Somewhere in the back of my mind, I do fret that chemicals were used to process the cotton into this total lack of any shade or tint of the original cotton.  However, the label is clearly printed ORGANIC and that's what I choose to believe.

This unwritten pattern is a very girly girl wash cloth.  The base is actually single crochet and then I work chain loops to create a very open and flexible edging than culminates with a picot on the final round.  

The loopy edge does have a reason for existence.  As you'll note in the top photo, when bundled up the edging become a fantastic scrubby for exfoliating the aging skin cells.  The cotton does the job well without scratching the living daylights out of my aging and delicate skin cells!

(I have no idea why this photo is not a snow white wash cloth.  All three photos were adjusted exactly the same after being taken by the same camera, in the same location, in the same lighting glow and within mere minutes of each other.  But I digress.  Back to the real story)

The overall size of this washcloth is smaller than one might expect.  But that is OK for me.

*  my hands are small

*  cotton stretches when wet

*  the scrubby made by bunching the edging is just the right size

*  it packs well in a plastic bag and thus provides a bit of luxury when traveling

*  it is a fast crochet!

Friday, April 8, 2011

Ready For A Change In The Weather

Mother Nature has fooled me once again.  It is cooler than a cucumber this Spring morning.  Down near cold if you ask me.

Rather than fretting over the thermometer, I shall keep my eye fixed on the calendar and declare that it is time to switch from wintery felted fibers to summery plant fibers.  A few hours of edging and sewing yesterday was all it took to complete my new Summer Time bag.  

The pattern is a freebie!   Let's hear it for manufacturers and publishers who offer up so much free information.   Check out Sugar N Cream for this Crochet Bag.  The link is here.

I did make a few modifications to the pattern.  First, owing to my total length, the length of the straps was shortened.  No surprise there!   As you can see in the photos, I edged the entire bag with a lovely black to match the button that was languishing in the button stash.  (Yes, I have a stash of buttons also.  Don't you?  How many different stashes do I have?  Don't ask and I won't tell!)

After much debate, I finally decided that this fabric is solid and sturdy enough that a lining is not required.  Oh, to be sure it would be nice to open this bag and find a bright pink or orange pop of color.  But in the end, simplicity and quick finish won out.

 Although not specified in the pattern, a pocket seemed appropriate.  And, for flexibility, this pocket is made from several rows of double crochet.  The hdc of the body would have been very firm and unyielding when I try to cram way too many little things into the pocket.

All in all, this was a very pleasing project.  The pattern (again, Thanks to Lily and Bernat for the freebie!)  is excellent as written and easy to adapt to specific needs of the end user.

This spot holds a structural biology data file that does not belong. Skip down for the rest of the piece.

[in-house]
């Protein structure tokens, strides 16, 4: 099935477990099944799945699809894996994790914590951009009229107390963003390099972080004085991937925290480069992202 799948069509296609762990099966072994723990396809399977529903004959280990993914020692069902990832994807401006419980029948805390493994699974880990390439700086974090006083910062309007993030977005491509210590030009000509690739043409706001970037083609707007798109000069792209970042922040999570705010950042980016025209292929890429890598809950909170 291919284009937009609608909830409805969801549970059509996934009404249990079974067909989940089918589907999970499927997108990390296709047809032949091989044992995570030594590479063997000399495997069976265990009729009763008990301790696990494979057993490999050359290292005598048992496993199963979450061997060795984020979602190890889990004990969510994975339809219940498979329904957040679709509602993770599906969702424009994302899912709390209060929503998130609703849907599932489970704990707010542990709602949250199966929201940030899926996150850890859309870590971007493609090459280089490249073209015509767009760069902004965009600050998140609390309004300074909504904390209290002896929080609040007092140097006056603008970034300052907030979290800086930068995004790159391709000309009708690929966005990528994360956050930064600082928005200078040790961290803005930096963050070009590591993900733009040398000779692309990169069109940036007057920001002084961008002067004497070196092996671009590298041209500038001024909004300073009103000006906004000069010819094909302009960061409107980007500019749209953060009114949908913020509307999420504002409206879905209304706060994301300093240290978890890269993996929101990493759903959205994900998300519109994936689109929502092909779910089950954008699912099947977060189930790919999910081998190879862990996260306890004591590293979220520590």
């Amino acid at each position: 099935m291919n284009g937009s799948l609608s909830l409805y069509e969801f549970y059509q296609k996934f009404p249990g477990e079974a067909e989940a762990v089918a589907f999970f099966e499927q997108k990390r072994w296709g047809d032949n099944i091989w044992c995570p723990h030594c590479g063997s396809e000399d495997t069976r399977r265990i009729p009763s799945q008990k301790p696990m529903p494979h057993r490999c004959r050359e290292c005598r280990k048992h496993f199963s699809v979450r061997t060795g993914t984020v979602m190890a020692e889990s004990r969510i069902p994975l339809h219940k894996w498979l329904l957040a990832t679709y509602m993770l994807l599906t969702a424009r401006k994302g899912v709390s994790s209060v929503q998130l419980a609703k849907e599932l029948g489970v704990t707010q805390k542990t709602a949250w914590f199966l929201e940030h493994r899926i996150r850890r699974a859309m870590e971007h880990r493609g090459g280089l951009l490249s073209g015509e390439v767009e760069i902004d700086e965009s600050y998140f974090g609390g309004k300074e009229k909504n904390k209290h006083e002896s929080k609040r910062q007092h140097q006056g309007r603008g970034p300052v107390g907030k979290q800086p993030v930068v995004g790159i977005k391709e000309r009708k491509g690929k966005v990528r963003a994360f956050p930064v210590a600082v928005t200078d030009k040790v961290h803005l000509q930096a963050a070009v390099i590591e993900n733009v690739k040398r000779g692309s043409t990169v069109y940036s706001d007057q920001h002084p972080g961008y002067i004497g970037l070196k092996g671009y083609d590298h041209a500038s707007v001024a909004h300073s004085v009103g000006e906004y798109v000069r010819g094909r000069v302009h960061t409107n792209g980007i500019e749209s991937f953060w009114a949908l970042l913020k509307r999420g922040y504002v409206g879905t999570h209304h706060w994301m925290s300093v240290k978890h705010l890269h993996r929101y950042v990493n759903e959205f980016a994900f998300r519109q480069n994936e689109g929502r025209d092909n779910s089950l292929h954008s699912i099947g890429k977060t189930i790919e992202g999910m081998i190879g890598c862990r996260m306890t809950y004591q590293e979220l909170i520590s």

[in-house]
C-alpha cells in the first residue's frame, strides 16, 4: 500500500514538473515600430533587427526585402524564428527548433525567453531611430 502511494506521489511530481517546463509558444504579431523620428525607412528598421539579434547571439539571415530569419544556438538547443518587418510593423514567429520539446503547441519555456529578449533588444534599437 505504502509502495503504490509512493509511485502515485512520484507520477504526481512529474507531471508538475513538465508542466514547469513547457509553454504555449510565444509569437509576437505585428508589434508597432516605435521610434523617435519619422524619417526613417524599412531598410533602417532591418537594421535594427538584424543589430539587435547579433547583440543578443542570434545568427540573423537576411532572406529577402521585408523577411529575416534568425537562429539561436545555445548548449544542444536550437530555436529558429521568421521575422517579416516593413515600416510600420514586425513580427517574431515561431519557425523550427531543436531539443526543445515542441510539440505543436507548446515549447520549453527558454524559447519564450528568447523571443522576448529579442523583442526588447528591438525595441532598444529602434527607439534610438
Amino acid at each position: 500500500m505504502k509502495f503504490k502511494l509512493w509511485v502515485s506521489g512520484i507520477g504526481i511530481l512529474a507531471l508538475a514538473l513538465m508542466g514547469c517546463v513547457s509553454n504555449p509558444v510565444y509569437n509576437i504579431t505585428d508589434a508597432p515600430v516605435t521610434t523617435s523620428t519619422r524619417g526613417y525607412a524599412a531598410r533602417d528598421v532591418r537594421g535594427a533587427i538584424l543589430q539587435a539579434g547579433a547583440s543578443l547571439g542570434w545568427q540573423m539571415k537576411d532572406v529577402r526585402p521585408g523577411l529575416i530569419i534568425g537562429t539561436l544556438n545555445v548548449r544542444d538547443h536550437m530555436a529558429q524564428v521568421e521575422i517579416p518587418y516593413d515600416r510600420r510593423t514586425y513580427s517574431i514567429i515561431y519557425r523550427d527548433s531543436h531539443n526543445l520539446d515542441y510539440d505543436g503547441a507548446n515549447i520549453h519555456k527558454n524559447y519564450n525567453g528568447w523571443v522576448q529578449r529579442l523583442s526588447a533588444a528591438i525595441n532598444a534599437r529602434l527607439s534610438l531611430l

What will you be toting this summer??

Thursday, April 7, 2011

Discovery Days

Ah, the thrill of new acquisitions!  It is easy to appreciate the buzz that runs rampant across the nerves when new fiber joins the family stash.  I'll not waste time reveling in an oft repeated exercise.  I'm sure that you also enjoy the rush every now and again.

Rather, on this day, I offer up an observation pulled from recent experience.  When searching for just the right resting place for all of the recently acquired yarns - an auction occurred just one week after the warehouse sale -  a forgotten hoard of cotton saw the light of day.   Imagine my surprise to open a hopefully empty drawer only to find out that the entire area was filled with suitable-for-summer yarns.    Well, it was my obligation, in light of this (re)discovery, to get cracking on something summery and useful.  If for no other reason than to make space for the new wool. 

This week is occupied in finishing a very simple summer bag from one of the  cottons that came to light.  Just repetitive half double crochet with self strap handles, this slouchy bag will be for casual wear.   It may not even receive a lining.  I do love a good lining that adds a dash of complementary color to a bag.  But this particular string is looking mighty solid just as it is.

The yarn is Fiesta from Manetto Hill Yarnery.  Please note that this is a discontinued cotton/acrylic yarn.    The yarn, should you care to investigate wants to be a "bulky".  Indeed, the specifics on the label suggest working it with an 8.0 mm stick of choice.  

I have crocheted this bag with a 4.0 mm hook (aka G).   The resulting fabric is very tight and sturdy.   Also, one broken finger nail occurred as well as the consumption of four pain relieving tablets.  The result - - absolutely worth the effort.

I have decided to edge the entire bag with one row of single crochet.   Luckily, that auction last weekend re-supplied my stash of black!